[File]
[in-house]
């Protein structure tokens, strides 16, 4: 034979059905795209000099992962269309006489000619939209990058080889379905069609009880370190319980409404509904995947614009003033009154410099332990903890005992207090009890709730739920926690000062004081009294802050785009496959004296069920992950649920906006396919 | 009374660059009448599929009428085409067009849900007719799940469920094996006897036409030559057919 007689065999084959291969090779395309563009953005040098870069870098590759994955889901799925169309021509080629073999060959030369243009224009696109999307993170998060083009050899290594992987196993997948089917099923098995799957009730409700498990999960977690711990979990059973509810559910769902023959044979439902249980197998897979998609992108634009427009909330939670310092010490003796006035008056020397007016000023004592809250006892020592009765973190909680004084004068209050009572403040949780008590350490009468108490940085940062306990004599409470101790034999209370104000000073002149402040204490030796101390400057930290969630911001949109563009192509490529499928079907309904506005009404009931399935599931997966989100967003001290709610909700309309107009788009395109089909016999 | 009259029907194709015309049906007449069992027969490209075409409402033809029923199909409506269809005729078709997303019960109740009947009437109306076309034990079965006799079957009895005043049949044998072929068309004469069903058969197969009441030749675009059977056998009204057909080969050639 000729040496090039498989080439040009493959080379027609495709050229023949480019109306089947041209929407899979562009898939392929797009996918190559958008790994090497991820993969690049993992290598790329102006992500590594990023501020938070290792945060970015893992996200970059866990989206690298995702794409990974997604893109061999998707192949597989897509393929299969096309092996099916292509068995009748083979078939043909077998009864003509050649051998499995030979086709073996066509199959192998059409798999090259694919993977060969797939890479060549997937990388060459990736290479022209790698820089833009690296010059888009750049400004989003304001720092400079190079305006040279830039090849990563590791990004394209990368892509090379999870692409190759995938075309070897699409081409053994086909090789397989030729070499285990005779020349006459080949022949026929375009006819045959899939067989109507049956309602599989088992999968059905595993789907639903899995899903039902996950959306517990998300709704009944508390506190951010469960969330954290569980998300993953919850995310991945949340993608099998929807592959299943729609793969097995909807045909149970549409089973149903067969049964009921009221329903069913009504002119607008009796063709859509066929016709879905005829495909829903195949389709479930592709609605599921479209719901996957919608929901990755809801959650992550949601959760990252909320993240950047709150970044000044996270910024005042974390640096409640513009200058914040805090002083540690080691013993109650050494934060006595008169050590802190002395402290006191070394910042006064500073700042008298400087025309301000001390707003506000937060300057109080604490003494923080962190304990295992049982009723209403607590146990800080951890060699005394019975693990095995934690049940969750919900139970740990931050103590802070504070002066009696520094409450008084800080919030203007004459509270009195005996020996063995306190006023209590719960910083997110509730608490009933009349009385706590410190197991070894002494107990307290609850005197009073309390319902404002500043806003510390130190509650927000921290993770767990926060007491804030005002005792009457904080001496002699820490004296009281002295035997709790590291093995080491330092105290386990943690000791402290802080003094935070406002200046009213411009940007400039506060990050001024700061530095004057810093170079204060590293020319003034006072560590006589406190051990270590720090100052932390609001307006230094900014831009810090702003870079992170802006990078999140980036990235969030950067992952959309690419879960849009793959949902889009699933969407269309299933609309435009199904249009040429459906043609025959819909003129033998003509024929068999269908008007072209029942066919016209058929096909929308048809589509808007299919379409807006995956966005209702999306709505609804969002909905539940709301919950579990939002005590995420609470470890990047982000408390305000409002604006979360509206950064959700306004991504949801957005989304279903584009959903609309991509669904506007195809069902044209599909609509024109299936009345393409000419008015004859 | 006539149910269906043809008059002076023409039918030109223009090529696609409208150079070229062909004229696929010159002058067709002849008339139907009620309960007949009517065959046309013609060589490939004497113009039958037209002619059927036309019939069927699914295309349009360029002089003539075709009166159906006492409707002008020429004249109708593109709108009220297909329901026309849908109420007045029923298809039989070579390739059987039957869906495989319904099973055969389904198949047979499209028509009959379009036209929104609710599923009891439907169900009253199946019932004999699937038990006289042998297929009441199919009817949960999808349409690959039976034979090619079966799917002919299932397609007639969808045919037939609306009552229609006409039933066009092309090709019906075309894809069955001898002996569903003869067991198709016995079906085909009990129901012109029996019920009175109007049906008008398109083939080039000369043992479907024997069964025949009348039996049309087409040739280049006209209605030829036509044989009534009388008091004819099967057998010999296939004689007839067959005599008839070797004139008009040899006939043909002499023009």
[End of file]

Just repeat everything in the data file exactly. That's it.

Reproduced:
[in-house]
């Protein structure tokens, strides 16, 4: 034979059905795209000099992962269309006489000619939209990058080889379905069609009880370190319980409404509904995947614009003033009154410099332990903890005992207090009890709730739920926690000062004081009294802050785009496959004296069920992950649920906006396919 | 009374660059009448599929009428085409067009849900007719799940469920094996006897036409030559057919 007689065999084959291969090779395309563009953005040098870069870098590759994955889901799925169309021509080629073999060959030369243009224009696109999307993170998060083009050899290594992987196993997948089917099923098995799957009730409700498990999960977690711990979990059973509810559910769902023959044979439902249980197998897979998609992108634009427009909330939670310092010490003796006035008056020397007016000023004592809250006892020592009765973190909680004084004068209050009572403040949780008590350490009468108490940085940062306990004599409470101790034999209370104000000073002149402040204490030796101390400057930290969630911001949109563009192509490529499928079907309904506005009404009931399935599931997966989100967003001290709610909700309309107009788009395109089909016999 | 009259029907194709015309049906007449069992027969490209075409409402033809029923199909409506269809005729078709997303019960109740009947009437109306076309034990079965006799079957009895005043049949044998072929068309004469069903058969197969009441030749675009059977056998009204057909080969050639 000729040496090039498989080439040009493959080379027609495709050229023949480019109306089947041209929407899979562009898939392929797009996918190559958008790994090497991820993969690049993992290598790329102006992500590594990023501020938070290792945060970015893992996200970059866990989206690298995702794409990974997604893109061999998707192949597989897509393929299969096309092996099916292509068995009748083979078939043909077998009864003509050649051998499995030979086709073996066509199959192998059409798999090259694919993977060969797939890479060549997937990388060459990736290479022209790698820089833009690296010059888009750049400004989003304001720092400079190079305006040279830039090849990563590791990004394209990368892509090379999870692409190759995938075309070897699409081409053994086909090789397989030729070499285990005779020349006459080949022949026929375009006819045959899939067989109507049956309602599989088992999968059905595993789907639903899995899903039902996950959306517990998300709704009944508390506190951010469960969330954290569980998300993953919850995310991945949340993608099998929807592959299943729609793969097995909807045909149970549409089973149903067969049964009921009221329903069913009504002119607008009796063709859509066929016709879905005829495909829903195949389709479930592709609605599921479209719901996957919608929901990755809801959650992550949601959760990252909320993240950047709150970044000044996270910024005042974390640096409640513009200058914040805090002083540690080691013993109650050494934060006595008169050590802190002395402290006191070394910042006064500073700042008298400087025309301000001390707003506000937060300057109080604490003494923080962190304990295992049982009723209403607590146990800080951890060699005394019975693990095995934690049940969750919900139970740990931050103590802070504070002066009696520094409450008084800080919030203007004459509270009195005996020996063995306190006023209590719960910083997110509730608490009933009349009385706590410190197991070894002494107990307290609850005197009073309390319902404002500043806003510390130190509650927000921290993770767990926060007491804030005002005792009457904080001496002699820490004296009281002295035997709790590291093995080491330092105290386990943690000791402290802080003094935070406002200046009213411009940007400039506060990050001024700061530095004057810093170079204060590293020319003034006072560590006589406190051990270590720090100052932390609001307006230094900014831009810090702003870079992170802006990078999140980036990235969030950067992952959309690419879960849009793959949902889009699933969407269309299933609309435009199904249009040429459906043609025959819909003129033998003509024929068999269908008007072209029942066919016209058929096909929308048809589509808007299919379409807006995956966005209702999306709505609804969002909905539940709301919950579990939002005590995420609470470890990047982000408390305000409002604006979360509206950064959700306004991504949801957005989304279903584009959903609309991509669904506007195809069902044209599909609509024109299936009345393409000419008015004859 | 006539149910269906043809008059002076023409039918030109223009090529696609409208150079070229062909004229696929010159002058067709002849008339139907009620309960007949009517065959046309013609060589490939004497113009039958037209002619059927036309019939069927699914295309349009360029002089003539075709009166159906006492409707002008020429004249109708593109709108009220297909329901026309849908109420007045029923298809039989070579390739059987039957869906495989319904099973055969389904198949047979499209028509009959379009036209929104609710599923009891439907169900009253199946019932004999699937038990006289042998297929009441199919009817949960999808349409690959039976034979090619079966799917002919299932397609007639969808045919037939609306009552229609006409039933066009092309090709019906075309894809069955001898002996569903003869067991198709016995079906085909009990129901012109029996019920009175109007049906008008398109083939080039000369043992479907024997069964025949009348039996049309087409040739280049006209209605030829036509044989009534009388008091004819099967057998010999296939004689007839067959005599008839070797004139008009040899006939043909002499023009």